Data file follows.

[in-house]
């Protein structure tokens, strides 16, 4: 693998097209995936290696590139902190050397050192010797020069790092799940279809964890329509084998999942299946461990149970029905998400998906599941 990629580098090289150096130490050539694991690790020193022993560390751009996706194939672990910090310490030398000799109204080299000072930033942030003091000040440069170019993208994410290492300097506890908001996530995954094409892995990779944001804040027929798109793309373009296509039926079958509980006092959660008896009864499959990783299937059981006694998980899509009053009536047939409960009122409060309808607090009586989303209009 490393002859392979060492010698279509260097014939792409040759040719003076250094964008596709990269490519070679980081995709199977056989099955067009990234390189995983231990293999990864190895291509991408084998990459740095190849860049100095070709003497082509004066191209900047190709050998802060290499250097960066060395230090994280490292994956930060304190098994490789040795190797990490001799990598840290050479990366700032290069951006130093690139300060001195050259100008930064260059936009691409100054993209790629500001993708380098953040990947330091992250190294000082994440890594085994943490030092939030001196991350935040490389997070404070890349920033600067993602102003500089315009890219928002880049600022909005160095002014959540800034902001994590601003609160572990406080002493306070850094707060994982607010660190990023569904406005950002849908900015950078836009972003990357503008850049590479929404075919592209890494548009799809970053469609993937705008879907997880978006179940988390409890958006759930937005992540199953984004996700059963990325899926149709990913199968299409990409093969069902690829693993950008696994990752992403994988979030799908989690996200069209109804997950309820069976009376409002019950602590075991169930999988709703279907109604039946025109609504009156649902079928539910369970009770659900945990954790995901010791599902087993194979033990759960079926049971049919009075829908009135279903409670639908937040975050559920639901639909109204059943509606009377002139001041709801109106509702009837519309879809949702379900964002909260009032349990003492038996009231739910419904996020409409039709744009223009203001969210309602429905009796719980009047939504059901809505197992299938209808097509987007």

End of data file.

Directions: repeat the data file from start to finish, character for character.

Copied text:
[in-house]
């Protein structure tokens, strides 16, 4: 693998097209995936290696590139902190050397050192010797020069790092799940279809964890329509084998999942299946461990149970029905998400998906599941 990629580098090289150096130490050539694991690790020193022993560390751009996706194939672990910090310490030398000799109204080299000072930033942030003091000040440069170019993208994410290492300097506890908001996530995954094409892995990779944001804040027929798109793309373009296509039926079958509980006092959660008896009864499959990783299937059981006694998980899509009053009536047939409960009122409060309808607090009586989303209009 490393002859392979060492010698279509260097014939792409040759040719003076250094964008596709990269490519070679980081995709199977056989099955067009990234390189995983231990293999990864190895291509991408084998990459740095190849860049100095070709003497082509004066191209900047190709050998802060290499250097960066060395230090994280490292994956930060304190098994490789040795190797990490001799990598840290050479990366700032290069951006130093690139300060001195050259100008930064260059936009691409100054993209790629500001993708380098953040990947330091992250190294000082994440890594085994943490030092939030001196991350935040490389997070404070890349920033600067993602102003500089315009890219928002880049600022909005160095002014959540800034902001994590601003609160572990406080002493306070850094707060994982607010660190990023569904406005950002849908900015950078836009972003990357503008850049590479929404075919592209890494548009799809970053469609993937705008879907997880978006179940988390409890958006759930937005992540199953984004996700059963990325899926149709990913199968299409990409093969069902690829693993950008696994990752992403994988979030799908989690996200069209109804997950309820069976009376409002019950602590075991169930999988709703279907109604039946025109609504009156649902079928539910369970009770659900945990954790995901010791599902087993194979033990759960079926049971049919009075829908009135279903409670639908937040975050559920639901639909109204059943509606009377002139001041709801109106509702009837519309879809949702379900964002909260009032349990003492038996009231739910419904996020409409039709744009223009203001969210309602429905009796719980009047939504059901809505197992299938209808097509987007």